Moniek Driesse is a design researcher, who was born in a tiny village in the Netherlands, but has been wandering through the megalopolis Mexico City for quite some years, before moving to Sweden to start her PhD at the University of Gothenburg. Her design research arises from a reaction to the social, cultural and political conditions of (urban) contexts. The last ten years she has been working on diverse projects focused on public space in vulnerable urban areas (mostly in the Netherlands and Latin America) and the development of tools for dialogue and knowledge exchange. Therefore she collaborated with fellow professionals, foundations, cultural institutions, universities, and, most of all, inhabitants. Her design research embraces the subjective nature of human experience in order to understand it in its context and to promote socio-cultural change through her work on the agency of imaginaries.
After obtaining her undergrad degree in visual communication she started off by collaborating in the making of various art pieces that interact with public space. Thereafter, she worked on a publication series of Subjective Atlasses This series of publications allow the inhabitants themselves to create ‘maps’ of a country or region from a personal perspective. As such this publication can be seen as a form of contemporary cultural memory. From these experiences onwards she focused on applying transdisciplinary research methods. Her approach seeks to activate the imaginaries of citizens and record their relation to public space in order to generate urban transitions. For example, in 2017 she was working on ATLAN – a project that investigated the complexity of the human right to water and social fragmentation in Mexico City. She wondered around the notion of Water as a source of life and common heritage and how it might be able to teach us how to live together and encourage us all to live lighter on our planet. The project does not seek direct answers but visualises socio-cultural imaginaries that often go unnoticed in everyday life habits. The process will be published in a book in 2018.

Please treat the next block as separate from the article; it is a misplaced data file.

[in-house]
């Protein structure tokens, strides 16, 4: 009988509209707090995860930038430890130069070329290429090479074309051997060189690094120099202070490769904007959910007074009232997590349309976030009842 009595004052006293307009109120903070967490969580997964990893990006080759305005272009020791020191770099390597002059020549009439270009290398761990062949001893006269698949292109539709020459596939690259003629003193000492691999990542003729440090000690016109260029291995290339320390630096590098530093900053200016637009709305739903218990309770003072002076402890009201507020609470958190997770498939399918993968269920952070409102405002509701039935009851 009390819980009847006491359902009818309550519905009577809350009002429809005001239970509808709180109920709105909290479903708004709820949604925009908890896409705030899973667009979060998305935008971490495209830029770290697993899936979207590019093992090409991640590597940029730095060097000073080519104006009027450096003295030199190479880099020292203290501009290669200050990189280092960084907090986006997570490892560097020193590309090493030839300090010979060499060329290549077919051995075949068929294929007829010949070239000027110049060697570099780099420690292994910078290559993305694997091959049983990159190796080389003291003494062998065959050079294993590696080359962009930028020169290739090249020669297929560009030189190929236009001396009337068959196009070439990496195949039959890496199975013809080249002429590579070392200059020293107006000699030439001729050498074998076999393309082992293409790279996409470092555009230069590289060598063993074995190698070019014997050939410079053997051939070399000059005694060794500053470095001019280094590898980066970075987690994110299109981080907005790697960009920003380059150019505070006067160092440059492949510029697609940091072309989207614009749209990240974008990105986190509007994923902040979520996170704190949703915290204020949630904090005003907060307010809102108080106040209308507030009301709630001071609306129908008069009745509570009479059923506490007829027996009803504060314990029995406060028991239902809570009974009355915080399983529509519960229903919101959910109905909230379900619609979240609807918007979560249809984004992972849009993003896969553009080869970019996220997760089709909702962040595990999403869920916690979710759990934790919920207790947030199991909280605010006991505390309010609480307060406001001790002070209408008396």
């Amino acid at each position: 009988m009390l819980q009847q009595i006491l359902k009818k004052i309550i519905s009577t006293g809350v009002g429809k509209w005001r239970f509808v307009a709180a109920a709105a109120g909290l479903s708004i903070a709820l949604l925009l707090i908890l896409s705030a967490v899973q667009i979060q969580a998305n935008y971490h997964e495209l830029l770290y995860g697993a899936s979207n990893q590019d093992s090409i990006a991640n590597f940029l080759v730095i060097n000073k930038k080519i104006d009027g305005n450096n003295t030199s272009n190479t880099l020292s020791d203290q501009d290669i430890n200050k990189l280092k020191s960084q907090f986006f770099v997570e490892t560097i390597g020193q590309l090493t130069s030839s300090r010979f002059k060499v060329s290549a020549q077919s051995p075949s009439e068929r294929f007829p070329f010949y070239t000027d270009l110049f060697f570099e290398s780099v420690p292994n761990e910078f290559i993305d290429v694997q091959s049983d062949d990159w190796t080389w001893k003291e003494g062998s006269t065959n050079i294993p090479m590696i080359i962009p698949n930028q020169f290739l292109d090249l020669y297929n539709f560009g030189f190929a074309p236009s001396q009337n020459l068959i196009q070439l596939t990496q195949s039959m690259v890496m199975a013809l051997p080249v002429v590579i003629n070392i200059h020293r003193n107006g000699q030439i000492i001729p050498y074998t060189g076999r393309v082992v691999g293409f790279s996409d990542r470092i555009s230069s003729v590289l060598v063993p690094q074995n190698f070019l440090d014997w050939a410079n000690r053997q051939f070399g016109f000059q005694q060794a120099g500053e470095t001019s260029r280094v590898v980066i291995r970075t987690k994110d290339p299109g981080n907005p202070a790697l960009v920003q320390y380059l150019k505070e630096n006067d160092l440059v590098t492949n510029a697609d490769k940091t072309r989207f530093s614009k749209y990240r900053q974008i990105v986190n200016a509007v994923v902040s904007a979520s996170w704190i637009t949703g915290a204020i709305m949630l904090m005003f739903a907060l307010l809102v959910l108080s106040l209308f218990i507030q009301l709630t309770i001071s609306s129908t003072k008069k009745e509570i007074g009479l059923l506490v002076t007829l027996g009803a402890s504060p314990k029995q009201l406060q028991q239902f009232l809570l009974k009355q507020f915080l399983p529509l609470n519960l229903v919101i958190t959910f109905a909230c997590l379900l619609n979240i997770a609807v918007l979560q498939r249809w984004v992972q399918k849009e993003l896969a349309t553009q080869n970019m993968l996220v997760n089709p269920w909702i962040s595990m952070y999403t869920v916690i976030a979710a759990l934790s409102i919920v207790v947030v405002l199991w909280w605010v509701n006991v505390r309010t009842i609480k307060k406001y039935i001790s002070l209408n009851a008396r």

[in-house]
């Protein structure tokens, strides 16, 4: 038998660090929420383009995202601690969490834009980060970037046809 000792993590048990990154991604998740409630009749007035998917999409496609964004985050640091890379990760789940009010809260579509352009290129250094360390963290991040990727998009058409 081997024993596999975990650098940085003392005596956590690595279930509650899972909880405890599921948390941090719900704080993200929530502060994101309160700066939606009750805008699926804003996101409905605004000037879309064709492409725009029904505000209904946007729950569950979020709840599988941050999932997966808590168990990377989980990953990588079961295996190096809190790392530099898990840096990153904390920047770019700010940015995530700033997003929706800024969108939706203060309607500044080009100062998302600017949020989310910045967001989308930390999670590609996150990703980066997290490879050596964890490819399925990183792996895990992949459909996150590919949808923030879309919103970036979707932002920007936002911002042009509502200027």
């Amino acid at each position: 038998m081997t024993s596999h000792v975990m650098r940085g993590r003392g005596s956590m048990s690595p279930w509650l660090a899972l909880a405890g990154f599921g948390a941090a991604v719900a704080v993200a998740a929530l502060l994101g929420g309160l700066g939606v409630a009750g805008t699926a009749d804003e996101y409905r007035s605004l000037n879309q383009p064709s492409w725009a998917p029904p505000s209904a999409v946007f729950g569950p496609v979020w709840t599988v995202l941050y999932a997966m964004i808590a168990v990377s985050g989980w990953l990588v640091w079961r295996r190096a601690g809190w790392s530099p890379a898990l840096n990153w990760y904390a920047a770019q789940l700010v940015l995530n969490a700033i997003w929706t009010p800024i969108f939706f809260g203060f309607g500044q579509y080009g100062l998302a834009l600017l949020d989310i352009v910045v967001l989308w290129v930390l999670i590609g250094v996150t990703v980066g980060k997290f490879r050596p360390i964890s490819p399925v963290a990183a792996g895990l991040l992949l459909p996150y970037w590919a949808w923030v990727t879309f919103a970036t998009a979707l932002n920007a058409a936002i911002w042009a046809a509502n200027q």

Since September 2017 she started to set up her PhD research project at the Department of Conservation at the University of Gothenburg. In her research project she wants to reflect theoretically on the transdisciplinary methods she applied in previous work and develop this towards the role of “the curatorial” in participatory heritage practices in urban contexts, in order to re-link decision making processes, the research that is supposed to guide it and the people that ultimately have to live the reality it influences. A collaboration with the City Museum of Gothenburg will be set up to elaborate on how the museum as a key stakeholder in the city can improve its function as an idea-mediator and innovative knowledge hub beyond the physical institutional space. Subjective mapping will be employed as a constitutive tool in the complexity of the network of actors involved in urban transition processes. This approach allows Moniek to address the agency of public space and to account for a dynamic notion of cultural heritage in times of change; that is to say, to investigate the layered relations (in time and scale) between architecture, landscape, history, cultural identity and social inclusion.